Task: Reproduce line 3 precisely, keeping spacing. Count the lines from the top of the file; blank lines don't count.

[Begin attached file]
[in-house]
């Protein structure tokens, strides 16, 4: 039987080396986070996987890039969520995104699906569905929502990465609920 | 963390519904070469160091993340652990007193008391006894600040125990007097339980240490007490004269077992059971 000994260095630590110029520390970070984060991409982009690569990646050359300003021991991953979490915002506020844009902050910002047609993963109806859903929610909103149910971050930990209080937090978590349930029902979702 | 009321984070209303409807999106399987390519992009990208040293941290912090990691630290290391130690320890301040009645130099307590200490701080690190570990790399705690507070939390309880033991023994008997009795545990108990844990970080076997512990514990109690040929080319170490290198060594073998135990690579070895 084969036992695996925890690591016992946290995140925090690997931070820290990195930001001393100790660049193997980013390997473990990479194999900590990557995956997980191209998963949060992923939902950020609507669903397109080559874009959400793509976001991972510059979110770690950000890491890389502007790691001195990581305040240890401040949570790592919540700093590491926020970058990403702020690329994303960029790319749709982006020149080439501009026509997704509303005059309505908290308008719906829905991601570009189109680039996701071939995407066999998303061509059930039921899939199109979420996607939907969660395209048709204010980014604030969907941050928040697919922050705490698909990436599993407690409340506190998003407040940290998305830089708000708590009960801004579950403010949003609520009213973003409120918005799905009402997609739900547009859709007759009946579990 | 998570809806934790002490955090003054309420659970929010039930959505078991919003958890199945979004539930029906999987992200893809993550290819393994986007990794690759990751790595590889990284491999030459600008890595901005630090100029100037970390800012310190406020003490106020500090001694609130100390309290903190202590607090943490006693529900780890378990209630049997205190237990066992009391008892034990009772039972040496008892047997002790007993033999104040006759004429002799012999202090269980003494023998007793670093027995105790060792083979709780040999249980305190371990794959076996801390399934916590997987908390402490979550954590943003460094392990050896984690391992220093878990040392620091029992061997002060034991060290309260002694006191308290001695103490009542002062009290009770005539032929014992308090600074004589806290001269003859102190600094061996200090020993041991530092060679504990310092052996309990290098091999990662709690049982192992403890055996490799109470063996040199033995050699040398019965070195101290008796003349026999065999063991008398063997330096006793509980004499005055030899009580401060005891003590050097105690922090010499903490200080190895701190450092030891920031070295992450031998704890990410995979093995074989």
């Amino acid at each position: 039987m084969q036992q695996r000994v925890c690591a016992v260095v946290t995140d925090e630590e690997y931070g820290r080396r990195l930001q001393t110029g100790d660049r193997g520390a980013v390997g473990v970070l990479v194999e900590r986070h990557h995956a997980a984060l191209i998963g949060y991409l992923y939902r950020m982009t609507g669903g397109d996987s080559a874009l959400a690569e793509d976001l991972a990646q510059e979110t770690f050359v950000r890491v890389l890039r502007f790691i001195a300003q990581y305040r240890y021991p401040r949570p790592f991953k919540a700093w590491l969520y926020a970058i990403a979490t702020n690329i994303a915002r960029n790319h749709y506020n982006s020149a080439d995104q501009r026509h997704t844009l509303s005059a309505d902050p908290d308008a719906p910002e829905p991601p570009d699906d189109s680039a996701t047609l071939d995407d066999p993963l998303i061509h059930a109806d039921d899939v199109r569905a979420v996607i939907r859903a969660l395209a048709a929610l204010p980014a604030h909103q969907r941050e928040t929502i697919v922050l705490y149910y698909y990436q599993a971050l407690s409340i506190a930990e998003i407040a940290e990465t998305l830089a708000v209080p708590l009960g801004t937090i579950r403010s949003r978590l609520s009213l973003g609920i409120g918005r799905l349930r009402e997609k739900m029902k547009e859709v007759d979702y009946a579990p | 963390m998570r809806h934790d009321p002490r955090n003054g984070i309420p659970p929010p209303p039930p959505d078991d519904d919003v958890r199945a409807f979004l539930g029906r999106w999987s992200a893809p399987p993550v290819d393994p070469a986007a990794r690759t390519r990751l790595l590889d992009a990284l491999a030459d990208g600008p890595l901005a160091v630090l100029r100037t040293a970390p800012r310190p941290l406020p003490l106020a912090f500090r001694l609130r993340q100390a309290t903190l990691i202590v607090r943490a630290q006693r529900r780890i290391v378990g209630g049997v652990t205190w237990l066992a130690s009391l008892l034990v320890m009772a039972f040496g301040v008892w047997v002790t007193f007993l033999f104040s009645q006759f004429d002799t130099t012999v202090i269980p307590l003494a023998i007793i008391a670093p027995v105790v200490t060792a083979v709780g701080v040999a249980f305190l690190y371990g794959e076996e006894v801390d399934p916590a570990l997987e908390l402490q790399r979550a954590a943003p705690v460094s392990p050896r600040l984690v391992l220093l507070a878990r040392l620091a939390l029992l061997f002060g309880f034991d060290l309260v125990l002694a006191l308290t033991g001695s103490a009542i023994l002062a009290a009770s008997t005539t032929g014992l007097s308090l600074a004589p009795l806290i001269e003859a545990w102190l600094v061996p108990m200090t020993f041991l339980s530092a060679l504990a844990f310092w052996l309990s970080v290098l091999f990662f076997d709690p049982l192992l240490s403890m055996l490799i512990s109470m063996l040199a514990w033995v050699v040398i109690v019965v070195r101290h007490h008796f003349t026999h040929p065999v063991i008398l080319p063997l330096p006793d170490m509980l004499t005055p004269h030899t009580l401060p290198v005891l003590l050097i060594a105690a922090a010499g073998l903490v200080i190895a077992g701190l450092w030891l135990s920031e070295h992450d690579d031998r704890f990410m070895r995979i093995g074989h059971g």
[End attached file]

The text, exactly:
């Amino acid at each position: 039987m084969q036992q695996r000994v925890c690591a016992v260095v946290t995140d925090e630590e690997y931070g820290r080396r990195l930001q001393t110029g100790d660049r193997g520390a980013v390997g473990v970070l990479v194999e900590r986070h990557h995956a997980a984060l191209i998963g949060y991409l992923y939902r950020m982009t609507g669903g397109d996987s080559a874009l959400a690569e793509d976001l991972a990646q510059e979110t770690f050359v950000r890491v890389l890039r502007f790691i001195a300003q990581y305040r240890y021991p401040r949570p790592f991953k919540a700093w590491l969520y926020a970058i990403a979490t702020n690329i994303a915002r960029n790319h749709y506020n982006s020149a080439d995104q501009r026509h997704t844009l509303s005059a309505d902050p908290d308008a719906p910002e829905p991601p570009d699906d189109s680039a996701t047609l071939d995407d066999p993963l998303i061509h059930a109806d039921d899939v199109r569905a979420v996607i939907r859903a969660l395209a048709a929610l204010p980014a604030h909103q969907r941050e928040t929502i697919v922050l705490y149910y698909y990436q599993a971050l407690s409340i506190a930990e998003i407040a940290e990465t998305l830089a708000v209080p708590l009960g801004t937090i579950r403010s949003r978590l609520s009213l973003g609920i409120g918005r799905l349930r009402e997609k739900m029902k547009e859709v007759d979702y009946a579990p | 963390m998570r809806h934790d009321p002490r955090n003054g984070i309420p659970p929010p209303p039930p959505d078991d519904d919003v958890r199945a409807f979004l539930g029906r999106w999987s992200a893809p399987p993550v290819d393994p070469a986007a990794r690759t390519r990751l790595l590889d992009a990284l491999a030459d990208g600008p890595l901005a160091v630090l100029r100037t040293a970390p800012r310190p941290l406020p003490l106020a912090f500090r001694l609130r993340q100390a309290t903190l990691i202590v607090r943490a630290q006693r529900r780890i290391v378990g209630g049997v652990t205190w237990l066992a130690s009391l008892l034990v320890m009772a039972f040496g301040v008892w047997v002790t007193f007993l033999f104040s009645q006759f004429d002799t130099t012999v202090i269980p307590l003494a023998i007793i008391a670093p027995v105790v200490t060792a083979v709780g701080v040999a249980f305190l690190y371990g794959e076996e006894v801390d399934p916590a570990l997987e908390l402490q790399r979550a954590a943003p705690v460094s392990p050896r600040l984690v391992l220093l507070a878990r040392l620091a939390l029992l061997f002060g309880f034991d060290l309260v125990l002694a006191l308290t033991g001695s103490a009542i023994l002062a009290a009770s008997t005539t032929g014992l007097s308090l600074a004589p009795l806290i001269e003859a545990w102190l600094v061996p108990m200090t020993f041991l339980s530092a060679l504990a844990f310092w052996l309990s970080v290098l091999f990662f076997d709690p049982l192992l240490s403890m055996l490799i512990s109470m063996l040199a514990w033995v050699v040398i109690v019965v070195r101290h007490h008796f003349t026999h040929p065999v063991i008398l080319p063997l330096p006793d170490m509980l004499t005055p004269h030899t009580l401060p290198v005891l003590l050097i060594a105690a922090a010499g073998l903490v200080i190895a077992g701190l450092w030891l135990s920031e070295h992450d690579d031998r704890f990410m070895r995979i093995g074989h059971g």